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The Optimus CD-6100 com pact disc changer, distributed through Radio Shack stores, is designed to play as many as five discs automatically. Unlike most early CD changers, whose separate magazines had to be loaded with discs before playing, the CD-6100 has a built-in front-loading “carousel” mechanism that accepts either 5- or 3- inch discs.
Loading it is similar to loading a single-disc player. At a touch of the open/close button, the carousel plat form moves forward to expose three of its disc wells to view, although only one at a time is accessible for loading or removing a disc. The DISC SKIP button rotates the platform for access to any of the other disc positions. After the discs are loaded, pressing the open/close button moves the platform into the cabinet, with Disc 1 positioned over the playing spindle. The DISC SKIP button can be used to move any of the other discs into the playing position.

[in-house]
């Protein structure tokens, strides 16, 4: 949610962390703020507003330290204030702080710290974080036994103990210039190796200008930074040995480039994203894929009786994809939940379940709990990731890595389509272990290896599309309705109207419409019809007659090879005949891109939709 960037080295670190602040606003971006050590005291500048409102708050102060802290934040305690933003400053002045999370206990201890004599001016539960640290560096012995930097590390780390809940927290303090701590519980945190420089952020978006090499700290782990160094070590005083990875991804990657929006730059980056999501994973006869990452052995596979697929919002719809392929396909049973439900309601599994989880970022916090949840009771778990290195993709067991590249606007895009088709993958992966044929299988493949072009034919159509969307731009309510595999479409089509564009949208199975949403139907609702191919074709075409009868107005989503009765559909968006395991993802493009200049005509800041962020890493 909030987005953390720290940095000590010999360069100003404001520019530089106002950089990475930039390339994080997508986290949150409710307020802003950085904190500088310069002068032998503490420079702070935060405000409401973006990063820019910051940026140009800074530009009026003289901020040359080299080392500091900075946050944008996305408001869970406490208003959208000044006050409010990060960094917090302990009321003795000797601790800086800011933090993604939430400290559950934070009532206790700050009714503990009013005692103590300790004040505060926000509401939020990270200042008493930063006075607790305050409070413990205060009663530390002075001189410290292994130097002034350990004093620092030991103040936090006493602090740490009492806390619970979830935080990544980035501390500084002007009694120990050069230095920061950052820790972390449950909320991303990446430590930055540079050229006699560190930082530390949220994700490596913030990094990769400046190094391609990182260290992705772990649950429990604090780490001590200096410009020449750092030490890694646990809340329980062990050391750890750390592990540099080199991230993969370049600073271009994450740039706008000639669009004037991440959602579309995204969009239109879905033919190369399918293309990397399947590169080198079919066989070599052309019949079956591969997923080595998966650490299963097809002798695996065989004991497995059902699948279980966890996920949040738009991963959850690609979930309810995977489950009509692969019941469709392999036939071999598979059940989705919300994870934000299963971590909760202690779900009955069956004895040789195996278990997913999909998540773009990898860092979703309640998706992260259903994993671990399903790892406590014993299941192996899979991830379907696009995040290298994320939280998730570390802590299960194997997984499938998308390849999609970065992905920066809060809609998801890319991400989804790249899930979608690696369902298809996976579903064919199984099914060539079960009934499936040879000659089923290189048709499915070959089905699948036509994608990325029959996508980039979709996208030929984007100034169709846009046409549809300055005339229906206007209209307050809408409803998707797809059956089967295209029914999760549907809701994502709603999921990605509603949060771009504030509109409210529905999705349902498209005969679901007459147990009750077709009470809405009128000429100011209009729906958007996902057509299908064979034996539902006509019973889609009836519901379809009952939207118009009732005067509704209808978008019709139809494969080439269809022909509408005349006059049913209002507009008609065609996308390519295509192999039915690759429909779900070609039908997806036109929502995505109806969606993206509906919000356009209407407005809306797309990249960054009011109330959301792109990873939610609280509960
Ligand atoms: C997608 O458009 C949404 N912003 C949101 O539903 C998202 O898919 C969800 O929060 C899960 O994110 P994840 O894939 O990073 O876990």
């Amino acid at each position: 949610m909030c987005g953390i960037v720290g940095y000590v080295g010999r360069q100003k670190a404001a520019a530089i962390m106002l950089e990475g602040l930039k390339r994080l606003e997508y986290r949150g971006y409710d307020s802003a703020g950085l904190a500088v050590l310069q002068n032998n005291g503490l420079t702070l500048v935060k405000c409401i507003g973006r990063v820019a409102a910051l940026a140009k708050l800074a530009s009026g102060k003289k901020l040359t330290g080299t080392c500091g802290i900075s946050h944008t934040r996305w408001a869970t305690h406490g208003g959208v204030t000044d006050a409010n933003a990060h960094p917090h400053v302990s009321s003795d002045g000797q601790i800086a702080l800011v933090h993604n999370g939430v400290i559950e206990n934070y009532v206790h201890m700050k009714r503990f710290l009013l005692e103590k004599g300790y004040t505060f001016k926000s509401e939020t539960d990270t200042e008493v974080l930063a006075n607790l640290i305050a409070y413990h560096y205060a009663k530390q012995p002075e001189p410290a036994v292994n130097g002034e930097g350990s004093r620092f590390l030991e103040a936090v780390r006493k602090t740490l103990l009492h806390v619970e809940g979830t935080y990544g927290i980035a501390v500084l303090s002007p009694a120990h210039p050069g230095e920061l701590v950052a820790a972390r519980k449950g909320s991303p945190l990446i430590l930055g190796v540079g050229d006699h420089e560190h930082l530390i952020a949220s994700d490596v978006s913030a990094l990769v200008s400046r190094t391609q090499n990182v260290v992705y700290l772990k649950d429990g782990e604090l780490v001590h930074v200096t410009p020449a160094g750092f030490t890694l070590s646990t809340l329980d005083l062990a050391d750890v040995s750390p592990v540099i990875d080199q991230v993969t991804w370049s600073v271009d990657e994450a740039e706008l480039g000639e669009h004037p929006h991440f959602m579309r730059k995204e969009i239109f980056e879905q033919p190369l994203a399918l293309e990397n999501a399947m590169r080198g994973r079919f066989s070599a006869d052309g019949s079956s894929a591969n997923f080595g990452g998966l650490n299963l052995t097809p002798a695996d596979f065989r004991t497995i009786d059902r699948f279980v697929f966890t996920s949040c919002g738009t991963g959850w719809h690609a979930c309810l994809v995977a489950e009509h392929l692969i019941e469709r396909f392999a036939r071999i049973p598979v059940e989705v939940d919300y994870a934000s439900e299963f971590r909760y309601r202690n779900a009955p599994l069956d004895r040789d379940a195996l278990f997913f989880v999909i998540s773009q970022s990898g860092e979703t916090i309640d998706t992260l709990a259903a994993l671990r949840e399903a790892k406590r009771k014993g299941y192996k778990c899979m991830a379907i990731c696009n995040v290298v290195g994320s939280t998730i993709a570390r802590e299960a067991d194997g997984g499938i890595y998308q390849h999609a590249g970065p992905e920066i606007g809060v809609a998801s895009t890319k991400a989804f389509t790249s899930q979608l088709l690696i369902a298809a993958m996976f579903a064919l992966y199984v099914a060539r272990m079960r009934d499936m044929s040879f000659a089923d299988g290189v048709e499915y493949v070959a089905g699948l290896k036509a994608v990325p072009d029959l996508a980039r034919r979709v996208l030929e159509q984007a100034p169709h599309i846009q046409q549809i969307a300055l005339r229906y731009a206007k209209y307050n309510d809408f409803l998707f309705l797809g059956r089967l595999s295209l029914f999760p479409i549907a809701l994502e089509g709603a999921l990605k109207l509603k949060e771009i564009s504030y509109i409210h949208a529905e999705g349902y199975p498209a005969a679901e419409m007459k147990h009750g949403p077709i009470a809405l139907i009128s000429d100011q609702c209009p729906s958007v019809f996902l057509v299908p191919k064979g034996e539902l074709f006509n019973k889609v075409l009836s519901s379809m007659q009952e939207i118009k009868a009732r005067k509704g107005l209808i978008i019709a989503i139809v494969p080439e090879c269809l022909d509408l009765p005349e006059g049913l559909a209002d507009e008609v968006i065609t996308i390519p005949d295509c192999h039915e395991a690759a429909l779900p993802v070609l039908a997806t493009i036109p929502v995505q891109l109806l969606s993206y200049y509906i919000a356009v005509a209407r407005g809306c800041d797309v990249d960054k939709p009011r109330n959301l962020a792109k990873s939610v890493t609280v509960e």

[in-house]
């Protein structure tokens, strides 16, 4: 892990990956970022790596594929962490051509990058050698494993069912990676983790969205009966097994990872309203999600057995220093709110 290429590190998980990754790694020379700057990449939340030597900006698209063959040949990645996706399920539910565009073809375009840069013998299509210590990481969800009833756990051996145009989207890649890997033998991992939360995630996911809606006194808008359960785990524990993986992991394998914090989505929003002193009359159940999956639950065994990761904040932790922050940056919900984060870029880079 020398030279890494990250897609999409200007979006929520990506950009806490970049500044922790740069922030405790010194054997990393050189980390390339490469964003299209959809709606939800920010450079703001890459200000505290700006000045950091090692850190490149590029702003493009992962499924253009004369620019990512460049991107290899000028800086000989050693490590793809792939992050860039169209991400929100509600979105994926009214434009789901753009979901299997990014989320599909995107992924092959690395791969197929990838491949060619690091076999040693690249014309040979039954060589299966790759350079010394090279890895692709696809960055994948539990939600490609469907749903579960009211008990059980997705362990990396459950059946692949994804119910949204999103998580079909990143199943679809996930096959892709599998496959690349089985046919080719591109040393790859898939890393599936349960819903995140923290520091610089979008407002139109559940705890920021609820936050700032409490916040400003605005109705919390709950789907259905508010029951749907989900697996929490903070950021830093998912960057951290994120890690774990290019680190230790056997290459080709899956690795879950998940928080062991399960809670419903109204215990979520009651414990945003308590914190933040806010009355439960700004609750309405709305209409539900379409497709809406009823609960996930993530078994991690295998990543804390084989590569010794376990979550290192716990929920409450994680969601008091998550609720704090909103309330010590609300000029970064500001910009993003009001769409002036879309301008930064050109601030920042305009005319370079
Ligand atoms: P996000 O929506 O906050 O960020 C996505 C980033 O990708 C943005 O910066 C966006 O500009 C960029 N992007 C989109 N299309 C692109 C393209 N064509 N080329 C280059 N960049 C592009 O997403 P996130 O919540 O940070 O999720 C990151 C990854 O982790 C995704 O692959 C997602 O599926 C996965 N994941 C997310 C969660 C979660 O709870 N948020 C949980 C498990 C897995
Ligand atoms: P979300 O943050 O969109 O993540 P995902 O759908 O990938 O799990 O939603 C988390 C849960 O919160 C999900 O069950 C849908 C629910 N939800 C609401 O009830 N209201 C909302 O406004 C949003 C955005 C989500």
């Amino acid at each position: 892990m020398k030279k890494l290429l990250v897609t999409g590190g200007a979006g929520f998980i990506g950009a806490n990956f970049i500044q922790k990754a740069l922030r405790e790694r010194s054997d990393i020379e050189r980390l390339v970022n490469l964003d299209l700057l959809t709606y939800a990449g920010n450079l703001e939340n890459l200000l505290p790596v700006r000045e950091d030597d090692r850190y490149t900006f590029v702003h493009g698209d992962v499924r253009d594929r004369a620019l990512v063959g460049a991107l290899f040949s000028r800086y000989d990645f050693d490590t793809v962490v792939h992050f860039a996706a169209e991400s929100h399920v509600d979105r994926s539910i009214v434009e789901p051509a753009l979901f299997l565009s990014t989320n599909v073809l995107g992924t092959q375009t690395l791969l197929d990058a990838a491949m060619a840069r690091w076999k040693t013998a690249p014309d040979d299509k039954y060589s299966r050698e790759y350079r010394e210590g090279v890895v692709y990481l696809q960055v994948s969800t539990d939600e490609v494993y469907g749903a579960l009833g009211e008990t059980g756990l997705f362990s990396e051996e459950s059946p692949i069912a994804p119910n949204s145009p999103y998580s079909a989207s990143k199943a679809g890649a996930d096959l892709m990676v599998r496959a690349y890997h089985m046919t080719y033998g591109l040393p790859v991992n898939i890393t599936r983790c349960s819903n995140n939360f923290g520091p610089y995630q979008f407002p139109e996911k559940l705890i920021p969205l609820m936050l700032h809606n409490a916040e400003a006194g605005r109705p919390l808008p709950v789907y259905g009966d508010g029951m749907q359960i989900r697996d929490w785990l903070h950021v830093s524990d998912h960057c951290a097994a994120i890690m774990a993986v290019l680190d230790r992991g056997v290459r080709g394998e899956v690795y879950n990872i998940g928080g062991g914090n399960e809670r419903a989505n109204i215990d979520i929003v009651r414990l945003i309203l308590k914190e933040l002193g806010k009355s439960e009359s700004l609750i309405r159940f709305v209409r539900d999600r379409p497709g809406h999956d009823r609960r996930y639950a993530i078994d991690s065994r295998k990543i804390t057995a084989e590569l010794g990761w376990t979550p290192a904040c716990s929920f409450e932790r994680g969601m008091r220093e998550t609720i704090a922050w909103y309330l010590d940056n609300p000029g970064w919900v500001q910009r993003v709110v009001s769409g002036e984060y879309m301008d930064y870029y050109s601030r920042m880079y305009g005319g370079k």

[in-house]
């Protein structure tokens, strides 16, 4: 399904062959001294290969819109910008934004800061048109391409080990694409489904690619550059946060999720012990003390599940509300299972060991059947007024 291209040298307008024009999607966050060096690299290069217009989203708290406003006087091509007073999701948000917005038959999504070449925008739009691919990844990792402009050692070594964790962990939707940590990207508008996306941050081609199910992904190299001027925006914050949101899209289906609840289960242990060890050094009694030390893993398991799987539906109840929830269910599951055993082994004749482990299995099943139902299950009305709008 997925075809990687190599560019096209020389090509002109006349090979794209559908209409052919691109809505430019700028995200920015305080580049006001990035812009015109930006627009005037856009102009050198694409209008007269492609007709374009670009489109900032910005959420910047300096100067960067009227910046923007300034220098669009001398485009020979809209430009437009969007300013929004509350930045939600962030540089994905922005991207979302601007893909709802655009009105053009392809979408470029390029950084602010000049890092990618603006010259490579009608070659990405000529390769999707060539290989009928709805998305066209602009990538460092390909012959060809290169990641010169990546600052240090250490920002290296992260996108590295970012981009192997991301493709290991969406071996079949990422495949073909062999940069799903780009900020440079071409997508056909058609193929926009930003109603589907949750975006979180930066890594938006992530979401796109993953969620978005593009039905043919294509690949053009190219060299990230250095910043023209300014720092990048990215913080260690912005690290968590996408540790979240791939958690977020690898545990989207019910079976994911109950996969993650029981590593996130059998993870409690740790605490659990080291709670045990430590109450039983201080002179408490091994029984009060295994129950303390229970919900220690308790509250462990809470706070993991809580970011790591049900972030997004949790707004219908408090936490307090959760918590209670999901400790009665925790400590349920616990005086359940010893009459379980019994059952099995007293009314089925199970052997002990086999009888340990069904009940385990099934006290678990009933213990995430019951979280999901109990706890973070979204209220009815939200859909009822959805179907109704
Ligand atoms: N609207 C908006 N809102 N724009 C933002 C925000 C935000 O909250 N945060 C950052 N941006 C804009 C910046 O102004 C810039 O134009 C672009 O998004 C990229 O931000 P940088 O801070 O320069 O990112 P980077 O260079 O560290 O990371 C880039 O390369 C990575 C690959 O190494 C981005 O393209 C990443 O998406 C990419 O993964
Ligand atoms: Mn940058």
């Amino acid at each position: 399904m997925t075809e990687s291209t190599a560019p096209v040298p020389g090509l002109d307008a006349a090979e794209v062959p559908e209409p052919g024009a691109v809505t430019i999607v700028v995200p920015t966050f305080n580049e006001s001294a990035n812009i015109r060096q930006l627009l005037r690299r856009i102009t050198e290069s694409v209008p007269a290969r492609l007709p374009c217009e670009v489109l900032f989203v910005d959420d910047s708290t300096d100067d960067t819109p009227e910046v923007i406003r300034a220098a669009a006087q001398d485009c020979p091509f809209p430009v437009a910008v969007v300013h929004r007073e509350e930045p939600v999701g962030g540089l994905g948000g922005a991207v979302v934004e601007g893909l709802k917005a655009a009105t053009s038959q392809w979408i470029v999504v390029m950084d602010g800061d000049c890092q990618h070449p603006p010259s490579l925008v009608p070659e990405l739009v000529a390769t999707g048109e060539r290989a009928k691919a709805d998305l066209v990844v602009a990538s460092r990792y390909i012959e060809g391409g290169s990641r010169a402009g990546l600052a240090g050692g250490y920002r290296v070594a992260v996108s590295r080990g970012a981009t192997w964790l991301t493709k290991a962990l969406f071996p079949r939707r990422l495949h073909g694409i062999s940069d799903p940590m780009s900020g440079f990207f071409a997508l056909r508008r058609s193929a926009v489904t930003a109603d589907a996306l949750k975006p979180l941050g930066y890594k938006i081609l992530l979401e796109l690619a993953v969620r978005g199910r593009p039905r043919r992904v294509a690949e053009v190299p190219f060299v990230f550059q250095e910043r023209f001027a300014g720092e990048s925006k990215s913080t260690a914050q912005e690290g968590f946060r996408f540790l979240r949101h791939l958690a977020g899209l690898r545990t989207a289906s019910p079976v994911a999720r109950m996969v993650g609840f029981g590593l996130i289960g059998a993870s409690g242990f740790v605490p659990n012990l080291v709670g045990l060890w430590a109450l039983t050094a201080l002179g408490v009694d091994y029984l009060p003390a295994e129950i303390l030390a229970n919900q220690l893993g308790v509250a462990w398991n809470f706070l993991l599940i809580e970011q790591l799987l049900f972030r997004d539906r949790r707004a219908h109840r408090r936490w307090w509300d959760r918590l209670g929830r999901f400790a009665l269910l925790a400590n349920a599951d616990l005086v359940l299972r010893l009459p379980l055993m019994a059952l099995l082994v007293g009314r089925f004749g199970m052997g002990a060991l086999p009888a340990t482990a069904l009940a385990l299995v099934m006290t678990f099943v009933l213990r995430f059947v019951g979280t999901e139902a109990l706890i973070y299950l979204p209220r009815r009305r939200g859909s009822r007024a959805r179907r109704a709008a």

Operation of the player is straight forward and conventional for the most part. The other front-panel buttons include play/pause, stop, and a pair of track-skipping controls labeled ASMS (for Automatic Search Music System). Other buttons are used to program a sequence of as many as fifty tracks in any order from any or all of the loaded discs and to initiate shuffle play, which selects a random sequence of tracks or discs.
The pushbutton power switch is at the upper left of the panel. A timer switch at the lower left allows unattended, straight-through (unprogrammed) playback when the unit is powered through an external timer. There is a front-panel headphone jack with level knob, and the rear apron contains standard analog line-output jacks.